Looking back, FY14 was a productive year for the Folklife Center. We participated in a statewide project with other folklife centers, funded by a grant from the National Endowment for the Arts, to place artists in residence at local schools, in order to expose students and the school community in general to traditional and community arts. The team from Perkins Center worked at the Delair School in Pennsauken Township with collaborating artists Queen Nur, an African American storyteller and cultural activist, and Giovanna Robinson, a Panamanian dancer, singer, and educator. Our work culminated in a program in the school auditorium, featuring original stories and an original dance and song cycle -- conceived, presented, and performed by participating students. The audience (and the students themselves) loved it!
The Folklife Center also played an integral role in the development of an exhibit and related workshops which opened at Perkins-Collingswood in May. "Found Artists: On Country Roads, Side Streets and Back Alleys of South Jersey" was titled after the book of the same name by guest curator Sally Willowbee. In preparation for the exhibit, I interviewed the participating artists and developed exhibit panel texts based on those interviews (see previous posts on this blog for the panel texts and a selection of photographs). The audio files from those interviews are now part of the Perkins Center Archive Files, a growing repository of images, sound recordings, and other documentation relating to the diverse cultural life of South Jersey. Once the archive files are fully and properly set up, they will serve as an important resource for artists, educators, and residents of our region and state.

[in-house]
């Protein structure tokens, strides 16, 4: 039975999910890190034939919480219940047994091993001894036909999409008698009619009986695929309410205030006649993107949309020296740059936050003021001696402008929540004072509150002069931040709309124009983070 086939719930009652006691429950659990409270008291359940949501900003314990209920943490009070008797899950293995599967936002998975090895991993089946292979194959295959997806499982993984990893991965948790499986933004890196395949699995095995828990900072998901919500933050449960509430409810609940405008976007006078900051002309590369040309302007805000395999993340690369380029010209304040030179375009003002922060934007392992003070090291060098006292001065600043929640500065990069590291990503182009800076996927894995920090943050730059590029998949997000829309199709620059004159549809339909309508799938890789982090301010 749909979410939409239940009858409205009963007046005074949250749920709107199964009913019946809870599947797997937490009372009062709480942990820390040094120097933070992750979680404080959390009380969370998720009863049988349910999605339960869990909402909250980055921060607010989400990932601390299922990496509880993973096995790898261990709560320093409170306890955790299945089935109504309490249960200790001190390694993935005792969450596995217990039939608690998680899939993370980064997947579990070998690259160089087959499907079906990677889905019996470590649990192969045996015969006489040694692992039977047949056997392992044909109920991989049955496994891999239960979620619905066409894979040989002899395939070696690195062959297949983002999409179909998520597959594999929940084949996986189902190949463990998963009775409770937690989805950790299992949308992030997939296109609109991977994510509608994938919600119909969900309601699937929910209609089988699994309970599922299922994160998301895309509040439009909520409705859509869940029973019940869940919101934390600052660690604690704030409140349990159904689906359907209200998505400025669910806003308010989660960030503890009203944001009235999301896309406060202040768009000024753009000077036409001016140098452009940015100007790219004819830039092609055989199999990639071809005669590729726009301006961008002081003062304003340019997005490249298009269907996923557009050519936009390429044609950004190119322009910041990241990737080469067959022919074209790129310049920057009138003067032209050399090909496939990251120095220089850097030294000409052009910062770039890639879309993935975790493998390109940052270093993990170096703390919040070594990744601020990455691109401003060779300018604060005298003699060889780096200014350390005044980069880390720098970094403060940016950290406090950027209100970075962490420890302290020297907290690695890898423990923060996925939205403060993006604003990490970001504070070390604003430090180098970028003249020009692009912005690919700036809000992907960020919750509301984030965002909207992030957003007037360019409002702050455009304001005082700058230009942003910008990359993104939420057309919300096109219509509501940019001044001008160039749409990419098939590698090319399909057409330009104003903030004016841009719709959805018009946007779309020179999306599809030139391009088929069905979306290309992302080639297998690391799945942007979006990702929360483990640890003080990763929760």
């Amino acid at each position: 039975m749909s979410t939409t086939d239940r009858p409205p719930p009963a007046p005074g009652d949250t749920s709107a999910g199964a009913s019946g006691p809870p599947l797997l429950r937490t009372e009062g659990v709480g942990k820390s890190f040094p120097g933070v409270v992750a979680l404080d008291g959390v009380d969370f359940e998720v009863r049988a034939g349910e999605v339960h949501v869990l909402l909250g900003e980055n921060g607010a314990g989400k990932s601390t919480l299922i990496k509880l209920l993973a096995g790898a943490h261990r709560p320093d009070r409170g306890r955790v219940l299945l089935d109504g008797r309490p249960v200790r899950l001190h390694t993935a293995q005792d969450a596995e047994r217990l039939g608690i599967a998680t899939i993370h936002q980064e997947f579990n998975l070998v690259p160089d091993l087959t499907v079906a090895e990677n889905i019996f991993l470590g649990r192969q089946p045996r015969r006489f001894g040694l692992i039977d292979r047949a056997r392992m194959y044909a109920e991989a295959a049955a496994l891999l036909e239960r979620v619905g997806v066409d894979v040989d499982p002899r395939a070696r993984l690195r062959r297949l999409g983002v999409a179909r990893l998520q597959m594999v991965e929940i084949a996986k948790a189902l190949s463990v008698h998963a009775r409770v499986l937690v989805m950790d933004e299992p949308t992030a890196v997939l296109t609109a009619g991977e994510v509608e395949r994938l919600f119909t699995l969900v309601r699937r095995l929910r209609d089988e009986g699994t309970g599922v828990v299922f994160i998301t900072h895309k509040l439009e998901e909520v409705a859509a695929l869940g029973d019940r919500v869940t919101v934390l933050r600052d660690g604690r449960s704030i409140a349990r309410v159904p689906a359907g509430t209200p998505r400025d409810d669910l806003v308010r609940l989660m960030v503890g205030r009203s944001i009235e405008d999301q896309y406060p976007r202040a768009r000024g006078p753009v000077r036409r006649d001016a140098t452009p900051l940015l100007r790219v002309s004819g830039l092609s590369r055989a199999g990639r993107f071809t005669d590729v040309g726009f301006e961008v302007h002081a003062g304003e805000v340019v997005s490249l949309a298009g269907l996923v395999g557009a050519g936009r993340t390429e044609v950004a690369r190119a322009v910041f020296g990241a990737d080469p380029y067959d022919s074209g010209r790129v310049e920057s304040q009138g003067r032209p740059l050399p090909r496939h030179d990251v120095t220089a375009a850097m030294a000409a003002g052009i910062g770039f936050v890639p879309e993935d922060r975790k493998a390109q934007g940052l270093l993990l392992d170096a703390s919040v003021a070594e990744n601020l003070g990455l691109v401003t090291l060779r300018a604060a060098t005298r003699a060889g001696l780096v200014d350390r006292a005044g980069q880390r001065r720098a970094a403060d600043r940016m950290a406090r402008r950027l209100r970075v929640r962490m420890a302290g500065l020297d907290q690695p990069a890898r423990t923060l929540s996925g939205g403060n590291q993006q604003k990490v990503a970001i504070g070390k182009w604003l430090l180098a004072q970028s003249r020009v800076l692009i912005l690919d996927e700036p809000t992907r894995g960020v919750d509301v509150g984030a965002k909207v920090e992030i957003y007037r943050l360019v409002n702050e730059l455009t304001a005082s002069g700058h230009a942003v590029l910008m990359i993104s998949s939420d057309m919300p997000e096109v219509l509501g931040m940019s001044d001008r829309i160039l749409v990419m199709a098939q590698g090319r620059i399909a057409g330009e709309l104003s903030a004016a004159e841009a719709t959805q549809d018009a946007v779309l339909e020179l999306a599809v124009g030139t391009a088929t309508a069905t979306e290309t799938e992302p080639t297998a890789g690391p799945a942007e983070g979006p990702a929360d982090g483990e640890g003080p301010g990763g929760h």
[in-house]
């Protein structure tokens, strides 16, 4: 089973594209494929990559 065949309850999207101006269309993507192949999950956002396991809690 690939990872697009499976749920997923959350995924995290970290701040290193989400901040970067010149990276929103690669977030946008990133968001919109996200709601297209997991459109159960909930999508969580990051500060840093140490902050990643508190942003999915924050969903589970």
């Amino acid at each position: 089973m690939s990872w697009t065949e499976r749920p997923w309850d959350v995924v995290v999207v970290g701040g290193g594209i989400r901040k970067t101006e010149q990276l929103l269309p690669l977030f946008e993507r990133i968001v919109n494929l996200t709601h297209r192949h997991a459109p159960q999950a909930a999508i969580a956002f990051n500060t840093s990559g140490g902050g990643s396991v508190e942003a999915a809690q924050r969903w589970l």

To round out FY14, the Folklife Center, in collaboration with the Jersey Shore Folklife Center at Tuckerton Seaport, contributed to "NJ350", a statewide program in celebration of New Jersey's 350th anniversary. Working through the Main Street Program in Hammonton, who were leading the effort to celebrate the event in that city, I conducted fieldwork in the area, and with help from Linda Stanton of Lines on the Pines and Jersey Shore Folklife Center staff, identified and recruited traditional artists to the event, which was presented the last weekend of May. During the current fiscal year, we expect to continue this work by providing cultural programming in support of NJ350 events scheduled for Mt. Holly, and possibly also Atlantic City. I'll provide information and updates on these programs as they become available.
Looking ahead, though too soon to discuss FY15 projects in detail, I can say that in addition to our continuing work with NJ350, we'll be back in the schools with another artist residency program, yet to be identified. We've also begun planning for a larger initiative, with a possible focus on river-related culture and history, to be explored and presented through the rich array of artifacts and narratives associated with the Delaware River and tributary creeks. Beyond that, and in keeping with past practice, I'll continue to do general fieldwork in the region, to identify traditional artists, explore local and community history, and document aspects of South Jersey history and culture. One possible locale for general fieldwork is the Hammonton area, in order to follow up on work begun there in FY14 and explore new opportunities there. This and other fieldwork may someday contribute to exhibit and program development, while also nourishing and sustaining the growing Perkins Center Archive Files.
That's all there is to report for now, but there's much more information to follow on these and other topics. So please be sure to check this blog for updates!
|Rear Range Lighthouse, Paulsboro, painting by Ray Miller|